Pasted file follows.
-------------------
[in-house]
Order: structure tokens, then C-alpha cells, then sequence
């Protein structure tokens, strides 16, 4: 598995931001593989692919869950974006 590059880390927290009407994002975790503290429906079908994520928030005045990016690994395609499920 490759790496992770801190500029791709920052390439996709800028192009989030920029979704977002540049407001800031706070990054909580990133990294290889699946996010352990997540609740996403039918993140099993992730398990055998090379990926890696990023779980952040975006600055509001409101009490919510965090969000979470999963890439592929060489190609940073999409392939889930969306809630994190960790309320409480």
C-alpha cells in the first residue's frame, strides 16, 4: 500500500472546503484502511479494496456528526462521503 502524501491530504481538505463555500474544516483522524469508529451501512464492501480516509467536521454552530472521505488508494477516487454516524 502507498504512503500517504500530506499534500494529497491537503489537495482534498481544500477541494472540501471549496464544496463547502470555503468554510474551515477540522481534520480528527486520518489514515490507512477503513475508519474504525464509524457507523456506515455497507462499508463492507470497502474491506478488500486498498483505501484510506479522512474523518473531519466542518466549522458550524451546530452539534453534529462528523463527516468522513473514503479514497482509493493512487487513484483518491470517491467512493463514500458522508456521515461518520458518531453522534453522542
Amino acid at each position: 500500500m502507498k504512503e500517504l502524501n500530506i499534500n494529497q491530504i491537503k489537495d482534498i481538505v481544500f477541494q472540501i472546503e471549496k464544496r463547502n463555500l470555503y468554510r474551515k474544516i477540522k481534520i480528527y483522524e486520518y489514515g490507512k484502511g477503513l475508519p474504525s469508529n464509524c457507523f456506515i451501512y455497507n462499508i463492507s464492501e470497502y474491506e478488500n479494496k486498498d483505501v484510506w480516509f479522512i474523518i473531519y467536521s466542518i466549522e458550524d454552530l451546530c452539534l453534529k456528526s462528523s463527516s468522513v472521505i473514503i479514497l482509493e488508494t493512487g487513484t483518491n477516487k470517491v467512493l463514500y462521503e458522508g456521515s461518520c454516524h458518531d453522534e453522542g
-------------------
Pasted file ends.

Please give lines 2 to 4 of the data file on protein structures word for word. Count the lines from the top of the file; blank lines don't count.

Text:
Order: structure tokens, then C-alpha cells, then sequence
């Protein structure tokens, strides 16, 4: 598995931001593989692919869950974006 590059880390927290009407994002975790503290429906079908994520928030005045990016690994395609499920 490759790496992770801190500029791709920052390439996709800028192009989030920029979704977002540049407001800031706070990054909580990133990294290889699946996010352990997540609740996403039918993140099993992730398990055998090379990926890696990023779980952040975006600055509001409101009490919510965090969000979470999963890439592929060489190609940073999409392939889930969306809630994190960790309320409480």
C-alpha cells in the first residue's frame, strides 16, 4: 500500500472546503484502511479494496456528526462521503 502524501491530504481538505463555500474544516483522524469508529451501512464492501480516509467536521454552530472521505488508494477516487454516524 502507498504512503500517504500530506499534500494529497491537503489537495482534498481544500477541494472540501471549496464544496463547502470555503468554510474551515477540522481534520480528527486520518489514515490507512477503513475508519474504525464509524457507523456506515455497507462499508463492507470497502474491506478488500486498498483505501484510506479522512474523518473531519466542518466549522458550524451546530452539534453534529462528523463527516468522513473514503479514497482509493493512487487513484483518491470517491467512493463514500458522508456521515461518520458518531453522534453522542